Ask any musical connoisseur about the label “Fourth World”, and they will tell you it is the conceptual invention of American composer Jon Hassell, used to describe a particular style of ambient music he first popularized in the late seventies in collaboration with Brian Eno. “Fourth World Music” has since become a dominant sub-genre designation for any music that combines avant-garde electronic processing with a mélange of world music aesthetics. In it, familiar reference points intersect at an unlocatable place in the listener’s imagination, where the intellect is allowed to thrive. We can easily locate the Third World in popular culture, news, and travel, but the Fourth is the lesser-known beyond. It is not unlike four-dimensionality: we all know what 3D is, but the concept starts to get fuzzy when we talk about a fourth dimension.
Lesser well-known is that the term Fourth World Music likely derived from long-standing Native American mythologies referencing multiple worlds existing within, alongside, or before our own. We know the Navajo consider the present world as the Fifth World, the Fourth having just preceded this one. Rather than a heavenly afterward, the Fourth World is more of a former life. Like the origin of the term Fourth World Music, there’s not a great deal of historical information readily available about where the concept originated and how it is used in Native American culture. The practice of refusal in providing information to outsiders is intended as among Native Americans as a cultural safeguard. America knows very well what seamless cultural appropriation looks like, yet examples of cultural representation that are born from within a fully integrated American cultural experience, but that do not seek to fully integrate their cultural representation, are far rarer.
One such example is the work of Egyptian-born composer, educator, electronic music pioneer, and ethnomusicologist Halim El-Dabh. El-Dabh's contributions to his chosen fields have been celebrated widely at many different points in his career, yet the lasting impact of his work has been only selectively memorialized. His place in the highest ranks of the American tradition remains highly uncertain, even though he has lived and worked primarily and consistently in the United States for over sixty years. In the process of assimilating, El-Dabh brought with him not only significant compositional and creative skills, but the very template for cross-cultural exchange. In a series of phone conversations conducted last year, I spoke with Halim El-Dabh to explore questions about his career, what it means to explore another culture and to represent his own in the United States, and how he sees his legacy as a composer.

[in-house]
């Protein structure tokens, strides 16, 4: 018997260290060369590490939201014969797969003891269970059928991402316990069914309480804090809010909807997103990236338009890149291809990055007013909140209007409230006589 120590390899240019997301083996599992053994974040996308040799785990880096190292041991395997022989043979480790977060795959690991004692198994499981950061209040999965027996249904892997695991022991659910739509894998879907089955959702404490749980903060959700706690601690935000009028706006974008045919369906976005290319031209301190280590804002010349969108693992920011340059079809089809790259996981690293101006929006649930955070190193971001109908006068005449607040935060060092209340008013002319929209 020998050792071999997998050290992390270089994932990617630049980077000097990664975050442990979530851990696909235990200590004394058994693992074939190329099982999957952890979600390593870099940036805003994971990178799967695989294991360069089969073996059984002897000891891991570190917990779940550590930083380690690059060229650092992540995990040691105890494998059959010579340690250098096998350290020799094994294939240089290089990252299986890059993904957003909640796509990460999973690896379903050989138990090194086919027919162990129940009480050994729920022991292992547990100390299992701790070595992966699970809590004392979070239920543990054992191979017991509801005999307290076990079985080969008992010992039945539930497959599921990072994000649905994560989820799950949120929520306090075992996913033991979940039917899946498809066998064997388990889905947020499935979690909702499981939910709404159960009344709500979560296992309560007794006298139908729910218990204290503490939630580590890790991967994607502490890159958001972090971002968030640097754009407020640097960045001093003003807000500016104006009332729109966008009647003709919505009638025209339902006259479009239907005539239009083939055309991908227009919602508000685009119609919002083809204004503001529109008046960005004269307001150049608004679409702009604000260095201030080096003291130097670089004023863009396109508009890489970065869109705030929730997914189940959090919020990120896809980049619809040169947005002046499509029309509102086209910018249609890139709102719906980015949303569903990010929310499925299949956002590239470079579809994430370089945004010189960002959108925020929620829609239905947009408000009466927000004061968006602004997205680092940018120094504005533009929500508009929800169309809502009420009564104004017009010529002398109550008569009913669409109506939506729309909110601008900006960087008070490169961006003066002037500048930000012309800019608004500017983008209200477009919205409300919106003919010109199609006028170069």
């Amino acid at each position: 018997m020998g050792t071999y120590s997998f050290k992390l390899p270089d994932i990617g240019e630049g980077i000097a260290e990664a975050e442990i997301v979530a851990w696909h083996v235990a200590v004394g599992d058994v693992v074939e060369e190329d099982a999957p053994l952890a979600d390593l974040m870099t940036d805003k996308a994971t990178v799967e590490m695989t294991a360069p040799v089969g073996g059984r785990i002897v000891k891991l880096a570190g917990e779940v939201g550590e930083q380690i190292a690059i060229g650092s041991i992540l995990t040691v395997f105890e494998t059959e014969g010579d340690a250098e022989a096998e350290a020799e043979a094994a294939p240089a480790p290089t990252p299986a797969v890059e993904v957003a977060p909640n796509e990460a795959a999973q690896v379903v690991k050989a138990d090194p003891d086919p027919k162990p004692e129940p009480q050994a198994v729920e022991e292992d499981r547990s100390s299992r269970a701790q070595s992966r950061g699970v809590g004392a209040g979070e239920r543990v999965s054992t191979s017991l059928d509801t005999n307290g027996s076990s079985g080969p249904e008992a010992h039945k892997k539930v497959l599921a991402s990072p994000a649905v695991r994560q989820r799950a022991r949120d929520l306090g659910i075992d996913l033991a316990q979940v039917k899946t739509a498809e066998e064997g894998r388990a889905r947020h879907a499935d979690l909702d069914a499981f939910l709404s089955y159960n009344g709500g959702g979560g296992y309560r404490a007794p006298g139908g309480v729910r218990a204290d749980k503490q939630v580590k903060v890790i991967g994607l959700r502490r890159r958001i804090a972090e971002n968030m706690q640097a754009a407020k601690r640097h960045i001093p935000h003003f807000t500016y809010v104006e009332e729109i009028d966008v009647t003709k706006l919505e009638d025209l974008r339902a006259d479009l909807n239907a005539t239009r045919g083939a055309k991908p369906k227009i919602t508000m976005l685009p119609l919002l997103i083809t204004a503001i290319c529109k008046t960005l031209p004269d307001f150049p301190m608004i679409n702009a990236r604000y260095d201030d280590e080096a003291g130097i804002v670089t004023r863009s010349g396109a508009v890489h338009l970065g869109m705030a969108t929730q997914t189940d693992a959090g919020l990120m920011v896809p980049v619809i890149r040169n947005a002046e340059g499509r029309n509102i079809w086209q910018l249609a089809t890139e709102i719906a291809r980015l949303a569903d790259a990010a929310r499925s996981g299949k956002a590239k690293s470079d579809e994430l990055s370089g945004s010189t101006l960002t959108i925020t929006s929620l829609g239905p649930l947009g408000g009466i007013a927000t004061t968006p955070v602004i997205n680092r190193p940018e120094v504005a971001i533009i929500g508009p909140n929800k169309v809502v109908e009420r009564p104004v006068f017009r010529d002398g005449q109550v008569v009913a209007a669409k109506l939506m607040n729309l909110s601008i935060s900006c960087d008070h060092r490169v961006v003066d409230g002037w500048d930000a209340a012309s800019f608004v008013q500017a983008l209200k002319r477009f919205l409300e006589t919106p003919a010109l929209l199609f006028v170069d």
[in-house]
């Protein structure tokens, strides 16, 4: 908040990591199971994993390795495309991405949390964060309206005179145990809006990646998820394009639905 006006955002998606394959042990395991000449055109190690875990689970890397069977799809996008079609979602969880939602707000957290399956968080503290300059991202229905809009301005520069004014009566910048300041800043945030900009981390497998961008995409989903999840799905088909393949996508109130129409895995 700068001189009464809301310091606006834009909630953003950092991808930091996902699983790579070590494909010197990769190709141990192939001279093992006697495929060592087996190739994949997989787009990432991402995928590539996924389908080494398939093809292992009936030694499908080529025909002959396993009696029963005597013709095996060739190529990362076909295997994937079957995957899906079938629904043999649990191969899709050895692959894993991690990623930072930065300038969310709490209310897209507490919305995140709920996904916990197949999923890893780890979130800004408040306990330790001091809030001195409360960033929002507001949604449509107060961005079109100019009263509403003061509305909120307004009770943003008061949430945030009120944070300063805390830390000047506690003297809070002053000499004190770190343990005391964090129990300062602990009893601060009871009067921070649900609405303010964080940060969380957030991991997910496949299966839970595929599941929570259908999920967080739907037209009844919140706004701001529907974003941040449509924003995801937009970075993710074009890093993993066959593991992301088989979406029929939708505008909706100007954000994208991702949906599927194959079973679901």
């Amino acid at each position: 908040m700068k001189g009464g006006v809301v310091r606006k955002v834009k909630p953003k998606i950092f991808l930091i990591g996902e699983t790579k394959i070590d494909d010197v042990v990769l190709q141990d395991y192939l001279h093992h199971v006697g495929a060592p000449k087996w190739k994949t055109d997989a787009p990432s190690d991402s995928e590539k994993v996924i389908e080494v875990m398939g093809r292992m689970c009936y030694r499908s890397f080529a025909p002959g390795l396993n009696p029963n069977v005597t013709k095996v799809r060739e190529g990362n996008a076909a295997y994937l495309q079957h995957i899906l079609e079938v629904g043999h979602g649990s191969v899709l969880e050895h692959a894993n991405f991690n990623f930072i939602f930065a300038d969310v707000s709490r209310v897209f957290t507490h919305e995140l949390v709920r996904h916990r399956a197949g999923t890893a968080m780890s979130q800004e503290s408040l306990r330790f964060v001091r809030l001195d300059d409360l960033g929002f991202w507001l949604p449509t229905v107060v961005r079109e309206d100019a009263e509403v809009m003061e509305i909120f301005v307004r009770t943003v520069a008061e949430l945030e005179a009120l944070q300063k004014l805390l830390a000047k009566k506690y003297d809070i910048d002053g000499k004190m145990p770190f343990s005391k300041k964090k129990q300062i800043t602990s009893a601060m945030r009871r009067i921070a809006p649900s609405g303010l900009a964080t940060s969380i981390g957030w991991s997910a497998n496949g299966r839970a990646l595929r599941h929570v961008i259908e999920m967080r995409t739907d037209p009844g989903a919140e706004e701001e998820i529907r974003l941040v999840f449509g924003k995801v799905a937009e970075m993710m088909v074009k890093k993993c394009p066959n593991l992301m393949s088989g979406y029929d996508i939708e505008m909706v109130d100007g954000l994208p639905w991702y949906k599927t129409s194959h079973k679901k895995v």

The idea of perception seems to be kind of an important thing, right?
Yeah, I'm really curious how identity and perceptions work into your music, and how you think about it yourself when you're composing, or when you're thinking about the perception of the work, how you expect other people to take it, how you would like other people to see your work, versus, maybe, how they do in actuality.
In other words, do they call me American or Egyptian, things like that?
Yeah, how do you think of yourself as a composer?
Well, I'm a composer and I am kind of excited about people's traditions. My creative sense, probably, comes from my interest in the philosophy of ancient Egypt. Very much so. It seems to come in in a lot in my work, but I am open to experience—traditions as I travel and people's traditions, people's thoughts. They don't have to be my thoughts, but their thoughts, which are very rich thoughts. I see the world as very rich with culture, so I enjoyed very much traveling. I enjoyed the richness of culture in the United States. It's a very rich country. You've got traditions: bluegrass, jazz, Native American, Black American, Mexicans. It seems like a very rich country, America, and I look at America as incredible, you know? When I came to America, my first trip was in 1950. It was very different from now.
What was your state of mind when you first came to the United States? Were you thinking this was going to be a temporary adventure, or were you hoping to stay here?
I viewed as America as a very important place, highly evolved. It looked so beautiful, and I came to learn about and to encounter Americans in the embassy, and I thought people in America would like my music right away. I felt like people would be excited to know what I discovered, and I wanted to learn from them. I was interested in the traditions of the Native Americans, and the fact that there was jazz in America. Jazz musicians used to come through Alexandria. Alexandria had a lot of nightclubs overlooking the beaches, and they would invite musicians from all over the world. They liked to invite early jazz musicians from the United States. So I was very excited to be in the United States. It seemed like I arrived and people were so friendly—it was like they all said, "We were waiting for you."